Though now I sense the final leaving and the last station; my self. The leaving of my self; never the finest of stations, but familiar and always something going on! Oh, the stories I could tell...
Beyond the station, I see a vast and luminous space, a bright emptiness, where I am present, where I am oneness and transparent. Its good; its wonderful, but I have to leave to get there.
I cry at this leaving; for with it go my dreams, excitements and distress; things I hold dear. And with it go ways of being which are the only ways I've known.
I sense this. I sense all this, aware that this is not one more platform; but the final platform. And that this train - this crazy longing-for-life train - don't stop there anymore.
'The train leaving Platform Self'...so many goodbyes...trains shouldn't cry but they do...
January 12, 2010
The Gospel of Ludwig
Touching on the subject of linguistic philosophers and where they're most likely to be found hanging out (not railway stations, apparently) - I have spent the last few days in a madhouse.
In a manner of speaking, that is.
'The House of Wittgenstein' is a very engaging biographical portrait of a singularly weird family, living in the turn of the century Vienna.
Nothing like a spot of light reading to get me through the worst of January's darkness both physical and of the soul. To everyone his/her drug of choice..
But let's get back to the Wittgensteins and the unparalleled levels of dysfunctionality to which they rose, and in which they could probably compete with the Oedipuses themselves.
In a nutshell, of the nine siblings, three brothers out of five commited suicide, the two sisters who did get married both ended up with husbands who went mad (one took his life). In a nutshell.
And you thought your own family was a bit peculiar (your birth family that is; funnily enough nobody believes that the family they created themselves is dysfunctional).
They were also touched by genius. Paul was a virtuoso concert pianist, while the youngest, Ludwig, became known as the greatest linguistic philosopher of the XX century; perhaps the greatest modern philosopher, full stop.
So when I looked with curiosity at the slim philosophical treatise which made his name, I expected it to be all above my head. After all, not a single soul at Cambridge understood his ideas. It must have made Ludwig feel very lonely.
Tractatus Logico- Philosophicus consists of seven propositions in the form of gnomic utterances, which are, indeed, mostly impenetrable.
From number 1: 'The world is all that is the case'. (Hmm, funnily enough, that's how I always felt about the world!), to number 7, my favourite: 'Whereof one cannot speak, thereon one must be silent.' (Indeed one must.. and I couldn't have put it better myself).
But what really surprised me was the following insight:
"If we take eternity to mean not infinite temporal duration but timelesness, then eternal life belongs to those in the present. Our life has no end in just the way our visual feld has no limits."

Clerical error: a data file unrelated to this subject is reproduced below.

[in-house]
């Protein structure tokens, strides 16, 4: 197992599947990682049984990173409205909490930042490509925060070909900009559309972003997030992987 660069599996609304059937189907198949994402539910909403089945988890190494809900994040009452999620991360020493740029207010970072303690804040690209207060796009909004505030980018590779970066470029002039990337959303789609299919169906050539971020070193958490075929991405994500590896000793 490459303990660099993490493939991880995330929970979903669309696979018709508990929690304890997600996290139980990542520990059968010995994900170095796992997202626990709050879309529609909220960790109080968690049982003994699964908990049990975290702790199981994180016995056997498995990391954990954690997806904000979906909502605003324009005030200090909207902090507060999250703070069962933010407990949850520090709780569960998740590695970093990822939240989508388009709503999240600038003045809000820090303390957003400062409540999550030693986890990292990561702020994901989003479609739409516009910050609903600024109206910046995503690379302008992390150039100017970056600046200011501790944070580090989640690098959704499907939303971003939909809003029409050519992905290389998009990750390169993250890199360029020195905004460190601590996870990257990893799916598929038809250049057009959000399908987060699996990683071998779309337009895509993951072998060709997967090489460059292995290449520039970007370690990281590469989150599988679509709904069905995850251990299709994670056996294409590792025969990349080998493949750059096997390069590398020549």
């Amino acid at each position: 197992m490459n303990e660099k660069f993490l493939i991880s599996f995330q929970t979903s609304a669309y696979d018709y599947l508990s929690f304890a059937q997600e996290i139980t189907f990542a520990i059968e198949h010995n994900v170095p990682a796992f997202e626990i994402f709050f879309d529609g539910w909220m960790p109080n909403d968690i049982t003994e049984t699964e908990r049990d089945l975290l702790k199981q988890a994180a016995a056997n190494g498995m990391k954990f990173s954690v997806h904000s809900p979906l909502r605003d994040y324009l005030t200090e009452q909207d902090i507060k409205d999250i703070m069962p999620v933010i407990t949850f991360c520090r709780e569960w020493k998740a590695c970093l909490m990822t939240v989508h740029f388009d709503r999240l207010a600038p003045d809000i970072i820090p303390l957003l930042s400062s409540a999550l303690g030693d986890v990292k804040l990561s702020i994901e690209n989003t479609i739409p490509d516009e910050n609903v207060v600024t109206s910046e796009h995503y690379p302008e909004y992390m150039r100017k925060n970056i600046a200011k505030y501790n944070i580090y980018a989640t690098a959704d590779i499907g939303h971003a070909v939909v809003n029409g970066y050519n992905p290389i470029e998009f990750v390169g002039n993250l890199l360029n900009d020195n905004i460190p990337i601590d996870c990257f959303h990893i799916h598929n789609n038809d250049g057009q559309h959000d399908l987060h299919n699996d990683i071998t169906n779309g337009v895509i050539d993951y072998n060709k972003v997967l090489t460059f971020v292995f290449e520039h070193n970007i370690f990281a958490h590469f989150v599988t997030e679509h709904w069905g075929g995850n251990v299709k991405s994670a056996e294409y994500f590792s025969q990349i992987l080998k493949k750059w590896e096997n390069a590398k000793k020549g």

Wow! This is mysticism pure and proper, more likely to have come from a sage or a prophet than philosopher of logic and language.
Whereof one knows not much, thereof one mustn't be presumptious, I suppose..
January 09, 2010
Fire and Ice
I really have no idea what could've possibly brought it on ( surely not two weeks of continuous cold weather), but I've been in the grip of Ice all day.
'Fire and Ice',
to be precise..
And no, I'm not trying my hand at rhyme - I know not to embarrass myself, even if I know not much besides!
The poem (by aptly named American poet Robert Frost) has lodged itself in my brain as it it were a catchy tune on scratchy vinyl record. In the bookshop, I had to control the urge to offer : 'And would you like some Robert Frost with that?'
Here it goes:
"Some say the world will end with Fire,
Some say with Ice.
From what I've tasted of desire,
I hold with those who favor Fire.
But if I had to perish twice,
I think I know enough of hate
To say that for destruction Ice is also great,
And would suffice."
I think this is more profound than it looks and sounds. The Desire (Greed?) and Hate are two ways in which to harm and ultimately destroy our lives.
But I like the lightness of touch.
Frost's own life was plagued by loss, grief, and personal apocalypse. By the end he noticed that all he ever learnt about life could be summed up in three words: It goes on.
January 08, 2010
I recently attended the funeral of Peter, a former church warden at a church where I served as vicar. To reach the crematorium, I travelled from London to Eastbourne, on the day when the big freeze oop narth became the big freeze dahn sarf. I did not expect an easy journey.
With the clock ticking, and many miles to go, it is not going well at Victoria. Trains are 'on time' and then 'cancelled' - juzz li that. Like agitators under Stalin, they're there one minute, and gone the next.
The Eastbourne train suddenly appears on the information board. It says 'Delayed', but its feels like progress - until my neighbour on the bench tells me that the train to Eastbourne an hour ago is also still 'delayed'.